Vintage Print Moulin Rouge, la Goulue
  • Vintage Print Moulin Rouge, la Goulue


    16 x 22  cm (print size) stains, folds


    30 x 40 cm (passepartout size)


    The print is provided with a passepartout but without a frame. If you wish to have a custom made frame feel free to email us.


      - The prints are not sold with a frame.

      - All the prints are original vintage lithographies.


      - They are not reprints or digital prints produced by us.

      - Since the prints are old they may have scratches, lines or other wears of time, which just underlines the authenticity and age of it.

      - What you will buy from us has a true historical value and authenticity.

      - All these old prints have a story to tell and come from reliable sources.

      - The second picture is  just an example on how it could look with a frame.



      After your payment approval, the photography / print will be delivered to you within 5 to 7 days (Israel) and 10 to 15 days (abroad).

      We put the greatest attention on the packaging in order them to get to you in the best conditions.



      We accept payment by Credit Cards, Paypal, BIT or Bank Transfer.


      In 1891, Toulouse-Lautrec decided to investigate the potential of lithography. Working with Pierre Bonnard's lithographer Ancourt, he learned the craft from the bottom up - and within months, brought it to an unprecedented artistic zenith.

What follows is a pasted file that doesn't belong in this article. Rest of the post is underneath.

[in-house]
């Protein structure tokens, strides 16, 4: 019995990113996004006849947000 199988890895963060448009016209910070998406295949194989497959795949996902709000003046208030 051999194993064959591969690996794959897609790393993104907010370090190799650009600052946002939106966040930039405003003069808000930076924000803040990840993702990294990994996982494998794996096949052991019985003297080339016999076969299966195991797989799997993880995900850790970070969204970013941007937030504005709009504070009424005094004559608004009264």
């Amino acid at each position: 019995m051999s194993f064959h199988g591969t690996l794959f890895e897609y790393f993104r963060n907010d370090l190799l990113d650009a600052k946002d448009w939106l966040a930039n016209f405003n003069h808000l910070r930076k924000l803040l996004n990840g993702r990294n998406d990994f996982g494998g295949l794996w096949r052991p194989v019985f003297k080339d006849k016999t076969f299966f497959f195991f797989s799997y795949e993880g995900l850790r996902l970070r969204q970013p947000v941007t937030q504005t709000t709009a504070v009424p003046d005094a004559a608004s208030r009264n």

He managed to cram some 400 lithographs into the remaining ten years of his life, 31 of which were posters, and all of which were the cream of graphic design. 

      Once he became immersed in Paris nightlife, entertainers became his primary subject matter. He skillfully used lines and color to subtly imply background or props for his characters, and these touches incorporated reality with the already present warmth and charm in his posters.

      When the brassy dance hall and drinking garden of the Moulin Rouge opened on the boulevard de Clichy in 1889, one of Lautrec's paintings was displayed near the entrance. He himself became a conspicuous fixture of the place and was commissioned to create the six-foot-tall advertisement that launched his postermaking career and made him famous overnight. He turned a spotlight on the crowded dance floor of the nightclub and its star performers, the "boneless" acrobat Valentin le Désossé and La Goulue, "the glutton," whose cancan skirts were lifted at the finale of the chahut.